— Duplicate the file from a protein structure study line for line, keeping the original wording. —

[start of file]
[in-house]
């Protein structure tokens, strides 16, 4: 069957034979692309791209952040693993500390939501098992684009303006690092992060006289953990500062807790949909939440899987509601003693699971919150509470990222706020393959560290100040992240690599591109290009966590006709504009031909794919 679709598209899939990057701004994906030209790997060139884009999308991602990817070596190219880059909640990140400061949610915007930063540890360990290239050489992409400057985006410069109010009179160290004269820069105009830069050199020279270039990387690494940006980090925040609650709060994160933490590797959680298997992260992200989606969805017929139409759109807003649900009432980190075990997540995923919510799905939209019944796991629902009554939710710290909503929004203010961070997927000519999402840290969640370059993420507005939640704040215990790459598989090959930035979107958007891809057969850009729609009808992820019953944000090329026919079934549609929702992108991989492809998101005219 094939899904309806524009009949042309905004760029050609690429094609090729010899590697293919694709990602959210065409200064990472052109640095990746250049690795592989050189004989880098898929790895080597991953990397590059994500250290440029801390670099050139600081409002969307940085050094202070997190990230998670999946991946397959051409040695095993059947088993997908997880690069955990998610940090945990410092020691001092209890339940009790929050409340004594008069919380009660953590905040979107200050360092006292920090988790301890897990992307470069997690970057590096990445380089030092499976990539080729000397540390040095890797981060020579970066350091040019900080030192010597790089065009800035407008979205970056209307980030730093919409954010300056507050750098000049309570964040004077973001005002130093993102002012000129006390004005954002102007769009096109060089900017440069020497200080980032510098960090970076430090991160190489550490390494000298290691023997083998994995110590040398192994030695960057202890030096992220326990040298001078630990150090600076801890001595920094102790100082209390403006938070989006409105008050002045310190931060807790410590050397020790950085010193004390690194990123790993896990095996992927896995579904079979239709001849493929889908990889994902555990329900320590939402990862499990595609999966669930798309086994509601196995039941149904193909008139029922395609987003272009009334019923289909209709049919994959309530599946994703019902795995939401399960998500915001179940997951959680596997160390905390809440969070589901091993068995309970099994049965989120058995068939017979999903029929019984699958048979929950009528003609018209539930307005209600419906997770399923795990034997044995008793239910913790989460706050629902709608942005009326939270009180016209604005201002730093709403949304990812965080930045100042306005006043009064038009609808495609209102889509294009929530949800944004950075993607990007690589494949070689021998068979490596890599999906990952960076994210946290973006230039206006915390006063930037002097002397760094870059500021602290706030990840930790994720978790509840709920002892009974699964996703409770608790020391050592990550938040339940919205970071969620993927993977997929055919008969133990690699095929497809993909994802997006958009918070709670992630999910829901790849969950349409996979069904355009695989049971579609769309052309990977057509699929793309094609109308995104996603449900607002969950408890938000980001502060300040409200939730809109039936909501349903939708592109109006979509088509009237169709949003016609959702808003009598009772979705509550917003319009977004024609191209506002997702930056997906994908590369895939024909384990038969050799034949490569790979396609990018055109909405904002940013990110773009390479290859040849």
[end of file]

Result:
[in-house]
């Protein structure tokens, strides 16, 4: 069957034979692309791209952040693993500390939501098992684009303006690092992060006289953990500062807790949909939440899987509601003693699971919150509470990222706020393959560290100040992240690599591109290009966590006709504009031909794919 679709598209899939990057701004994906030209790997060139884009999308991602990817070596190219880059909640990140400061949610915007930063540890360990290239050489992409400057985006410069109010009179160290004269820069105009830069050199020279270039990387690494940006980090925040609650709060994160933490590797959680298997992260992200989606969805017929139409759109807003649900009432980190075990997540995923919510799905939209019944796991629902009554939710710290909503929004203010961070997927000519999402840290969640370059993420507005939640704040215990790459598989090959930035979107958007891809057969850009729609009808992820019953944000090329026919079934549609929702992108991989492809998101005219 094939899904309806524009009949042309905004760029050609690429094609090729010899590697293919694709990602959210065409200064990472052109640095990746250049690795592989050189004989880098898929790895080597991953990397590059994500250290440029801390670099050139600081409002969307940085050094202070997190990230998670999946991946397959051409040695095993059947088993997908997880690069955990998610940090945990410092020691001092209890339940009790929050409340004594008069919380009660953590905040979107200050360092006292920090988790301890897990992307470069997690970057590096990445380089030092499976990539080729000397540390040095890797981060020579970066350091040019900080030192010597790089065009800035407008979205970056209307980030730093919409954010300056507050750098000049309570964040004077973001005002130093993102002012000129006390004005954002102007769009096109060089900017440069020497200080980032510098960090970076430090991160190489550490390494000298290691023997083998994995110590040398192994030695960057202890030096992220326990040298001078630990150090600076801890001595920094102790100082209390403006938070989006409105008050002045310190931060807790410590050397020790950085010193004390690194990123790993896990095996992927896995579904079979239709001849493929889908990889994902555990329900320590939402990862499990595609999966669930798309086994509601196995039941149904193909008139029922395609987003272009009334019923289909209709049919994959309530599946994703019902795995939401399960998500915001179940997951959680596997160390905390809440969070589901091993068995309970099994049965989120058995068939017979999903029929019984699958048979929950009528003609018209539930307005209600419906997770399923795990034997044995008793239910913790989460706050629902709608942005009326939270009180016209604005201002730093709403949304990812965080930045100042306005006043009064038009609808495609209102889509294009929530949800944004950075993607990007690589494949070689021998068979490596890599999906990952960076994210946290973006230039206006915390006063930037002097002397760094870059500021602290706030990840930790994720978790509840709920002892009974699964996703409770608790020391050592990550938040339940919205970071969620993927993977997929055919008969133990690699095929497809993909994802997006958009918070709670992630999910829901790849969950349409996979069904355009695989049971579609769309052309990977057509699929793309094609109308995104996603449900607002969950408890938000980001502060300040409200939730809109039936909501349903939708592109109006979509088509009237169709949003016609959702808003009598009772979705509550917003319009977004024609191209506002997702930056997906994908590369895939024909384990038969050799034949490569790979396609990018055109909405904002940013990110773009390479290859040849």